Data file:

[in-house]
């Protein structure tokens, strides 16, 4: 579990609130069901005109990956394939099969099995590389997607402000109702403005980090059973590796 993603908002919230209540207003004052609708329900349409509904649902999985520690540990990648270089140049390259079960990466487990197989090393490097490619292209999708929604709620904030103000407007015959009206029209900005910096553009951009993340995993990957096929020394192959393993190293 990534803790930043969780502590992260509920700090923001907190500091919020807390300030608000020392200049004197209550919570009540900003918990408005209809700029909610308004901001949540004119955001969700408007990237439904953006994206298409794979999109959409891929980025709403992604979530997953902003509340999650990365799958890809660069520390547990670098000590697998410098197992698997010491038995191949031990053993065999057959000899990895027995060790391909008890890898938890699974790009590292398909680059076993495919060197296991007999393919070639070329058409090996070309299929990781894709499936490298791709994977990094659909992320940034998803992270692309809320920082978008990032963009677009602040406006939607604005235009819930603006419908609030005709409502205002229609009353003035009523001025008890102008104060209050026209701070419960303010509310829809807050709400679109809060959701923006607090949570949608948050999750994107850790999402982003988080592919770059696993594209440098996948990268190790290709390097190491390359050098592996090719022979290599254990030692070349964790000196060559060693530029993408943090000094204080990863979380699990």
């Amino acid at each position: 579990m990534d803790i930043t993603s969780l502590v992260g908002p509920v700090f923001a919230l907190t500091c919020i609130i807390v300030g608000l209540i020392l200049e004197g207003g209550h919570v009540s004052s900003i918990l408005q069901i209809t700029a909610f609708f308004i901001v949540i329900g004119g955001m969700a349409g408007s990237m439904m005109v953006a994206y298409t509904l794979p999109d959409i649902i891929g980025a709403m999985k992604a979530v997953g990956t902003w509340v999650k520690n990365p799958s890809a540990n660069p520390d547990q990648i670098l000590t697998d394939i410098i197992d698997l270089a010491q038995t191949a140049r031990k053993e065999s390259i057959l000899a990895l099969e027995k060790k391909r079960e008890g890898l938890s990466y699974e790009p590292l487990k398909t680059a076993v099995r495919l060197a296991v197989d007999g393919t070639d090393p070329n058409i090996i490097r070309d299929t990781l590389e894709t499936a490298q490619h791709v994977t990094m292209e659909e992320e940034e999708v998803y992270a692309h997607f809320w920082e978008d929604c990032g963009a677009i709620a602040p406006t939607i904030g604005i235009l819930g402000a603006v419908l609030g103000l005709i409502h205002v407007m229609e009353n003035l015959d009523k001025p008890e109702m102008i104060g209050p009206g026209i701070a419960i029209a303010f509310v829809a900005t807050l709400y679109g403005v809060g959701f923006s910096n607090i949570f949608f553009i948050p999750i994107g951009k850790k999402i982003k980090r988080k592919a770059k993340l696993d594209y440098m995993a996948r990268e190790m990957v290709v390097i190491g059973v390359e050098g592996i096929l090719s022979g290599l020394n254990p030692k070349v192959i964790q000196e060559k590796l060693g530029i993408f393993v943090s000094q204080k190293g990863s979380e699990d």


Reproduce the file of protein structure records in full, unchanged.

[in-house]
């Protein structure tokens, strides 16, 4: 579990609130069901005109990956394939099969099995590389997607402000109702403005980090059973590796 993603908002919230209540207003004052609708329900349409509904649902999985520690540990990648270089140049390259079960990466487990197989090393490097490619292209999708929604709620904030103000407007015959009206029209900005910096553009951009993340995993990957096929020394192959393993190293 990534803790930043969780502590992260509920700090923001907190500091919020807390300030608000020392200049004197209550919570009540900003918990408005209809700029909610308004901001949540004119955001969700408007990237439904953006994206298409794979999109959409891929980025709403992604979530997953902003509340999650990365799958890809660069520390547990670098000590697998410098197992698997010491038995191949031990053993065999057959000899990895027995060790391909008890890898938890699974790009590292398909680059076993495919060197296991007999393919070639070329058409090996070309299929990781894709499936490298791709994977990094659909992320940034998803992270692309809320920082978008990032963009677009602040406006939607604005235009819930603006419908609030005709409502205002229609009353003035009523001025008890102008104060209050026209701070419960303010509310829809807050709400679109809060959701923006607090949570949608948050999750994107850790999402982003988080592919770059696993594209440098996948990268190790290709390097190491390359050098592996090719022979290599254990030692070349964790000196060559060693530029993408943090000094204080990863979380699990």
């Amino acid at each position: 579990m990534d803790i930043t993603s969780l502590v992260g908002p509920v700090f923001a919230l907190t500091c919020i609130i807390v300030g608000l209540i020392l200049e004197g207003g209550h919570v009540s004052s900003i918990l408005q069901i209809t700029a909610f609708f308004i901001v949540i329900g004119g955001m969700a349409g408007s990237m439904m005109v953006a994206y298409t509904l794979p999109d959409i649902i891929g980025a709403m999985k992604a979530v997953g990956t902003w509340v999650k520690n990365p799958s890809a540990n660069p520390d547990q990648i670098l000590t697998d394939i410098i197992d698997l270089a010491q038995t191949a140049r031990k053993e065999s390259i057959l000899a990895l099969e027995k060790k391909r079960e008890g890898l938890s990466y699974e790009p590292l487990k398909t680059a076993v099995r495919l060197a296991v197989d007999g393919t070639d090393p070329n058409i090996i490097r070309d299929t990781l590389e894709t499936a490298q490619h791709v994977t990094m292209e659909e992320e940034e999708v998803y992270a692309h997607f809320w920082e978008d929604c990032g963009a677009i709620a602040p406006t939607i904030g604005i235009l819930g402000a603006v419908l609030g103000l005709i409502h205002v407007m229609e009353n003035l015959d009523k001025p008890e109702m102008i104060g209050p009206g026209i701070a419960i029209a303010f509310v829809a900005t807050l709400y679109g403005v809060g959701f923006s910096n607090i949570f949608f553009i948050p999750i994107g951009k850790k999402i982003k980090r988080k592919a770059k993340l696993d594209y440098m995993a996948r990268e190790m990957v290709v390097i190491g059973v390359e050098g592996i096929l090719s022979g290599l020394n254990p030692k070349v192959i964790q000196e060559k590796l060693g530029i993408f393993v943090s000094q204080k190293g990863s979380e699990d």